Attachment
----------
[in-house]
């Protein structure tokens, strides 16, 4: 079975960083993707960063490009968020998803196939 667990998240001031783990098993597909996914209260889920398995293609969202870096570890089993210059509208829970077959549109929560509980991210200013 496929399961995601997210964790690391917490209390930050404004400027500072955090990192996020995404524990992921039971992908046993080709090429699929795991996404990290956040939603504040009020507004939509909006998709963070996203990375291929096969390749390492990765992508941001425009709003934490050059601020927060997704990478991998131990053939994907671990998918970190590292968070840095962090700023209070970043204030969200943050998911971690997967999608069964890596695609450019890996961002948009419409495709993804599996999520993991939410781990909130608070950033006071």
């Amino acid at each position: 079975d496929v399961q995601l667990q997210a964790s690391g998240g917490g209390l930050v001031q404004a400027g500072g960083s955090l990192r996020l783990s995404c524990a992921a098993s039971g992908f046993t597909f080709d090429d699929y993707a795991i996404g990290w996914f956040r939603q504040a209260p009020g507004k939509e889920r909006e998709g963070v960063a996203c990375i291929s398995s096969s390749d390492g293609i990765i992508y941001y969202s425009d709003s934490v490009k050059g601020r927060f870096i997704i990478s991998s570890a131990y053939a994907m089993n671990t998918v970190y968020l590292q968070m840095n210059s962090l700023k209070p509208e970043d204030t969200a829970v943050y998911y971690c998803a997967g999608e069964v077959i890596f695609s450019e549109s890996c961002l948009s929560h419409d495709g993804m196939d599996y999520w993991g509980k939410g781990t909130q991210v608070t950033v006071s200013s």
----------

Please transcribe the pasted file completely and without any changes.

[in-house]
């Protein structure tokens, strides 16, 4: 079975960083993707960063490009968020998803196939 667990998240001031783990098993597909996914209260889920398995293609969202870096570890089993210059509208829970077959549109929560509980991210200013 496929399961995601997210964790690391917490209390930050404004400027500072955090990192996020995404524990992921039971992908046993080709090429699929795991996404990290956040939603504040009020507004939509909006998709963070996203990375291929096969390749390492990765992508941001425009709003934490050059601020927060997704990478991998131990053939994907671990998918970190590292968070840095962090700023209070970043204030969200943050998911971690997967999608069964890596695609450019890996961002948009419409495709993804599996999520993991939410781990909130608070950033006071």
């Amino acid at each position: 079975d496929v399961q995601l667990q997210a964790s690391g998240g917490g209390l930050v001031q404004a400027g500072g960083s955090l990192r996020l783990s995404c524990a992921a098993s039971g992908f046993t597909f080709d090429d699929y993707a795991i996404g990290w996914f956040r939603q504040a209260p009020g507004k939509e889920r909006e998709g963070v960063a996203c990375i291929s398995s096969s390749d390492g293609i990765i992508y941001y969202s425009d709003s934490v490009k050059g601020r927060f870096i997704i990478s991998s570890a131990y053939a994907m089993n671990t998918v970190y968020l590292q968070m840095n210059s962090l700023k209070p509208e970043d204030t969200a829970v943050y998911y971690c998803a997967g999608e069964v077959i890596f695609s450019e549109s890996c961002l948009s929560h419409d495709g993804m196939d599996y999520w993991g509980k939410g781990t909130q991210v608070t950033v006071s200013s």